Intro: I never fail to be impressed by and grateful for the folks in our lives who honor and tend their commitments… to us, but especially to themselves, their studies, processes and dreams. They are made special by their rarity, for staying focused in face of distractions, remembering the reasons for their promises and then unfailingly keeping them. In Anima we teach that any pledge worth making is worth keeping, and that anything not worthy of that effort and devotion shouldn’t be promised to in the first place. While relatively few may actually donate to the School’s needs or commit to a Sponsorship, you do so with unerring faith and follow-through. And while none of us are flawless in this way, among the most dedicated and dependable are the Anima students devoted to their studies and practice, and the allies who support this work.
Commitment & FollowThrough
by Jesse Wolf Hardin
What in the world, is this world coming to? Increasingly we are becoming a one-world society made up of city-states, where neither individuality, privacy or honor have any real significance. We’re taught to compromise our beliefs, whatever the heck they are. We’re fed salvational technologist lies, as personal responsibility is replaced by avoidance, compromise and obedience. Instead of a code of honesty and compassion, we have a million and one complex new laws on the books regulating every element of our lives. Rather than seek out what are at times unpleasant truths, a growing majority of people would rather pay for the paddings of comfort with their precious mortal hours, and trade in their native rights in exchange for the illusion of safety. Outside of the cranky, archaic and highly opinionated rural towns of the West and South, it’s getting progressively harder to find anyone willing to “tell it like it is” no matter what the consequences, folks who live up to their oral contracts as well as the binding written ones, who make it a point to keep their word once given. Rare indeed, is anyone willing to commit… even to the very people, ideas and things they themselves most care for and believe in, let alone to fully follow through on those commitments.
I spent some of my teen years hanging around rowdy, socially deplorable outlaw bikers who – in spite of their numerous and indefensible bad habits – curiously demonstrated a considerably greater degree of commitment and loyalty than the average citizen, including those politically correct and particularly sweet Peaceniks who nonetheless tended to look down their noses at my greasy-jeaned, saddle-sore buddies. And of all the truly deeply caring, alternative type folks I have known since, sadly only a much smaller percentage seem to have taken in what it means to commit to a relationship or a project, or to follow it through on something to completion no matter what the obstacles or reasons.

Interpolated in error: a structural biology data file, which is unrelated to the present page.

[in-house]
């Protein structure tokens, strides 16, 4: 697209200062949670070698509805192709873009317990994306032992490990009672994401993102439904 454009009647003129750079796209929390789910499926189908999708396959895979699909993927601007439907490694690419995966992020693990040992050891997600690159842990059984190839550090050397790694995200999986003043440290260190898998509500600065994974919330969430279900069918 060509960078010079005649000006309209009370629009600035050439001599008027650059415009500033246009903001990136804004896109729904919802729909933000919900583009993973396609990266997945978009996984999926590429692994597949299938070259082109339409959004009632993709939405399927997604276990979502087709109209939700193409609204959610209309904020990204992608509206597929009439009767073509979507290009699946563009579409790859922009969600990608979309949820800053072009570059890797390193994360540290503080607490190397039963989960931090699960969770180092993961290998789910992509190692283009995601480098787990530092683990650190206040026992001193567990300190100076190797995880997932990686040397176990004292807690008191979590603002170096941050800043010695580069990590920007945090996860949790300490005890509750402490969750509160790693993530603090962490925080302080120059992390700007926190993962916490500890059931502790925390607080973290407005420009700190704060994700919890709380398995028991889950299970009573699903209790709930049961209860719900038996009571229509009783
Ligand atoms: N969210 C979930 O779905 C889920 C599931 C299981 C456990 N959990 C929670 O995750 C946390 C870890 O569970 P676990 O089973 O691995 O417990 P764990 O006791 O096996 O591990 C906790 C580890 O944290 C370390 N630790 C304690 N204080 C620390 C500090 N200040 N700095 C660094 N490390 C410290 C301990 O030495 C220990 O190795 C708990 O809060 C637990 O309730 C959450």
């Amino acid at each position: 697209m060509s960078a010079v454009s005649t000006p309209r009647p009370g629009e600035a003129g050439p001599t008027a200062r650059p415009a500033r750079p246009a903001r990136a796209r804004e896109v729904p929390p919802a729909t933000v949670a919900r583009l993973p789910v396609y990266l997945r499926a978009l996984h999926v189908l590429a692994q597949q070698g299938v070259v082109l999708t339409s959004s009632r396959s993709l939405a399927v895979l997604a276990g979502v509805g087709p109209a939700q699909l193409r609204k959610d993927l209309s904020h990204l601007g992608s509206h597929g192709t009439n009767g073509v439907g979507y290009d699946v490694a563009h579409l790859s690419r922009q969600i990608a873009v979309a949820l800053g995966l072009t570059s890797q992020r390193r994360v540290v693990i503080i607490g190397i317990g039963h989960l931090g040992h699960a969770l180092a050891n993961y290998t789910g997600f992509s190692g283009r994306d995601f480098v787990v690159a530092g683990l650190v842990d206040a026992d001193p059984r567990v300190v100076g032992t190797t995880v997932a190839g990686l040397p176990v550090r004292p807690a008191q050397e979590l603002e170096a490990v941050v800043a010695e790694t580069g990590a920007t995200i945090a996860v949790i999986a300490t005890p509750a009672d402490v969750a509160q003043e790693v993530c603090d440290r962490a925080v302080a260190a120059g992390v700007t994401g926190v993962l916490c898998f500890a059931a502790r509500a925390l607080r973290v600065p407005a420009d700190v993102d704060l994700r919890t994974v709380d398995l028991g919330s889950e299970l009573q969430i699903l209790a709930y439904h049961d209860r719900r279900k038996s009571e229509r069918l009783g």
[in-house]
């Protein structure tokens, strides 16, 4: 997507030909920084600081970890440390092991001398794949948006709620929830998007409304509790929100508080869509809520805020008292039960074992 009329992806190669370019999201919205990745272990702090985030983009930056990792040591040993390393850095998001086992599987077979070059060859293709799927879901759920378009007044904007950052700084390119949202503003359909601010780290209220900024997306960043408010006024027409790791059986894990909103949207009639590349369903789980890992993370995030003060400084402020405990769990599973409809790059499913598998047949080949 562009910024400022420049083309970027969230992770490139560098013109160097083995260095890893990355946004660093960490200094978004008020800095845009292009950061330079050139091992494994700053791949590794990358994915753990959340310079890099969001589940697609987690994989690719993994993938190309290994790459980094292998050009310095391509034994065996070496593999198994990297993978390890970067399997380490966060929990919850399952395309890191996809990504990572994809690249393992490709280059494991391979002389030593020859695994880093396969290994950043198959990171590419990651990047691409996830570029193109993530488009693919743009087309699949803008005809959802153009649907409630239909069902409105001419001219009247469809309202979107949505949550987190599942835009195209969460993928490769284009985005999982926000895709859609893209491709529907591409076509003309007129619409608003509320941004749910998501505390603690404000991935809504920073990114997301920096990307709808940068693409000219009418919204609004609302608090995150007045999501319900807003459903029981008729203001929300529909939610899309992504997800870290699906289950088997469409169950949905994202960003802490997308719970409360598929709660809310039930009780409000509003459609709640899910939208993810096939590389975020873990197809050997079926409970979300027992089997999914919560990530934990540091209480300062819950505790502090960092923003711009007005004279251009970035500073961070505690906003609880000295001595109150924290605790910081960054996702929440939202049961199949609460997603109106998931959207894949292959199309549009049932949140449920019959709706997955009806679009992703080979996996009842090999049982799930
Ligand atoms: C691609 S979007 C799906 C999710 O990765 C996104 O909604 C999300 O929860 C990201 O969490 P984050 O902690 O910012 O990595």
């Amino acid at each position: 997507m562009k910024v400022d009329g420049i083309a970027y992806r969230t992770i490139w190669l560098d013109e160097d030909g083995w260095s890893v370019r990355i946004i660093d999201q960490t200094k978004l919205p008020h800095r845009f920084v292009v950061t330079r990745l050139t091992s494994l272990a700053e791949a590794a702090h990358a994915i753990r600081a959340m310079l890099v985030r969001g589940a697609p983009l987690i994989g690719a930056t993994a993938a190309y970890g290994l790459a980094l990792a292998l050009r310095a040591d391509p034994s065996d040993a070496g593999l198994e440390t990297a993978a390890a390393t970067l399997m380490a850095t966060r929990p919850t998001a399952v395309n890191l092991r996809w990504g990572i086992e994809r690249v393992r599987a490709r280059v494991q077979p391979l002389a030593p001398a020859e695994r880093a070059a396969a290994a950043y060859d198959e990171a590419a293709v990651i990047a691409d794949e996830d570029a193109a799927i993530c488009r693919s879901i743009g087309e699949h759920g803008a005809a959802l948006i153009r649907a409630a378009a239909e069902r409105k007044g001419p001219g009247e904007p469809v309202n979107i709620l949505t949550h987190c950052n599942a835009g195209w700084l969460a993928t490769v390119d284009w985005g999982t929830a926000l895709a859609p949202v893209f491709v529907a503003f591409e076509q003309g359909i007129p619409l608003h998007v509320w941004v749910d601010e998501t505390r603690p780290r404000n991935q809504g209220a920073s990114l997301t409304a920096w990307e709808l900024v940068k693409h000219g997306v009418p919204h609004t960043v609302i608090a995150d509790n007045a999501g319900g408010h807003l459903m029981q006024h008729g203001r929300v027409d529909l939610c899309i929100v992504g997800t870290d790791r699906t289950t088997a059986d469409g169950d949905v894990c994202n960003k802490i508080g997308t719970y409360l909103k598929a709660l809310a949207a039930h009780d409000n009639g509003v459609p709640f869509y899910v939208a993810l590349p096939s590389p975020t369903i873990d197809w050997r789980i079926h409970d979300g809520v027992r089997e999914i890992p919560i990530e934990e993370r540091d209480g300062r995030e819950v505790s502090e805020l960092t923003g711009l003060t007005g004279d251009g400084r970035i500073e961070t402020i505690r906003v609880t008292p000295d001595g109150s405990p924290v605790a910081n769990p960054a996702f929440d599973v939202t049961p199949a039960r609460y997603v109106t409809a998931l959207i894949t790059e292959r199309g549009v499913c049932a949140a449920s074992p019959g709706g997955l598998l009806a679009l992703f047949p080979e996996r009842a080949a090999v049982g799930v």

Maybe it’s living in close proximity to the land that does it, setting the example with nature’s intense determination, extracting or inspiring a greater degree of authenticity and response, but I know far more cowboys and farmers that actually do what needs to be done, manifest their ideas in the real world and real activities, or bring to a finish what they once set their minds to. My rural neighbors from Montana to the Mexican border often set the example when it comes to living their dreams, holding a marriage together, keeping a promise or completing a self-assigned task. As it was in the days of the pioneers and before, if someone says that they’ll cover a debt later, they usually do. If they tell you that they’re going to punch you, it’s time get out the rag for the inevitable bloody nose. But when they pledge their friendship, we can generally count on their help and support no matter how odd we were at the time, or how unpleasant we might have since proven to be.
There are some basic tenets or beliefs that both the intense Anima teachings and the West’s largely conservative rural population generally hold to be true, that:
• A commitment is an unbroken promise. And a pledge, deliberately and continuously fulfilled.
• Commitment is the full investment of the self – with no provision for default, no requirement of success, and no room for regret.
• Commitment binds us to that which we are committed to.
• Taken together, commitments form the foundation for relationship.
• It is better to fulfill commitments to a very few things, than to commit to many and fully honor none.
• We earn credit for the depth of our intentions, the degree of our commitment, and the extent of our follow-through.
• Commitment requires regular attendance: For example, one cannot claim to be committed to a buddy or spouse, unless we are there for them when we’re needed. Or to a goal or practice, that we only honor one day a week.
• Commitment requires hands-on effort.
• Commitment begs for completion: We can’t say we’re truly committed to a process, unless we’re braced to stick with it through the very end.
• Commitment requires insistence: One isn’t truly committed, unless that commitment survives every distraction, challenge and test.
• It can take a hundred promises kept, to balance out a single commitment failed.
When folks are called on to define what’s best about “old-timey” or “country ways,” they often mention the qualities of gumption and completion, commitment and follow-through. In the real world anywhere, one is measured not so much by what we think or say as by what we actually do.
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